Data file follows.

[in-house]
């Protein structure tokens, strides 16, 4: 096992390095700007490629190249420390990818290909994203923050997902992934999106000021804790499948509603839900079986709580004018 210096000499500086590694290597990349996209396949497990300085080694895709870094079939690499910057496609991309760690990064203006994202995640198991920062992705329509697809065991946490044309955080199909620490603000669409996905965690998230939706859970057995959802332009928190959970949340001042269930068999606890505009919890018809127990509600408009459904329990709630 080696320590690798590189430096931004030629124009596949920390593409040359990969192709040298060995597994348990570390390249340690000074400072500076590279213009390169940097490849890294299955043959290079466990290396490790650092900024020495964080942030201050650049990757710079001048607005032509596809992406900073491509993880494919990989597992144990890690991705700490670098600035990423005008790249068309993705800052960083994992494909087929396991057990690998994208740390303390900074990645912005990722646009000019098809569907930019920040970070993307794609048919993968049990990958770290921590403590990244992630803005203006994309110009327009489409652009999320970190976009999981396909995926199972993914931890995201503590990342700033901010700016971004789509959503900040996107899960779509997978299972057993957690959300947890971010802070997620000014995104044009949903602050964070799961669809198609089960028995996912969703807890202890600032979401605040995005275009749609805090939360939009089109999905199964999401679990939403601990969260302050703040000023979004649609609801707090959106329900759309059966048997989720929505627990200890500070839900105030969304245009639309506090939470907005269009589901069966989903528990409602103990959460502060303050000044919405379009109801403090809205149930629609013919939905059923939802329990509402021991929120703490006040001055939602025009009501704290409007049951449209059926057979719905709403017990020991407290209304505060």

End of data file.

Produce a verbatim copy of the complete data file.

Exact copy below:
[in-house]
């Protein structure tokens, strides 16, 4: 096992390095700007490629190249420390990818290909994203923050997902992934999106000021804790499948509603839900079986709580004018 210096000499500086590694290597990349996209396949497990300085080694895709870094079939690499910057496609991309760690990064203006994202995640198991920062992705329509697809065991946490044309955080199909620490603000669409996905965690998230939706859970057995959802332009928190959970949340001042269930068999606890505009919890018809127990509600408009459904329990709630 080696320590690798590189430096931004030629124009596949920390593409040359990969192709040298060995597994348990570390390249340690000074400072500076590279213009390169940097490849890294299955043959290079466990290396490790650092900024020495964080942030201050650049990757710079001048607005032509596809992406900073491509993880494919990989597992144990890690991705700490670098600035990423005008790249068309993705800052960083994992494909087929396991057990690998994208740390303390900074990645912005990722646009000019098809569907930019920040970070993307794609048919993968049990990958770290921590403590990244992630803005203006994309110009327009489409652009999320970190976009999981396909995926199972993914931890995201503590990342700033901010700016971004789509959503900040996107899960779509997978299972057993957690959300947890971010802070997620000014995104044009949903602050964070799961669809198609089960028995996912969703807890202890600032979401605040995005275009749609805090939360939009089109999905199964999401679990939403601990969260302050703040000023979004649609609801707090959106329900759309059966048997989720929505627990200890500070839900105030969304245009639309506090939470907005269009589901069966989903528990409602103990959460502060303050000044919405379009109801403090809205149930629609013919939905059923939802329990509402021991929120703490006040001055939602025009009501704290409007049951449209059926057979719905709403017990020991407290209304505060």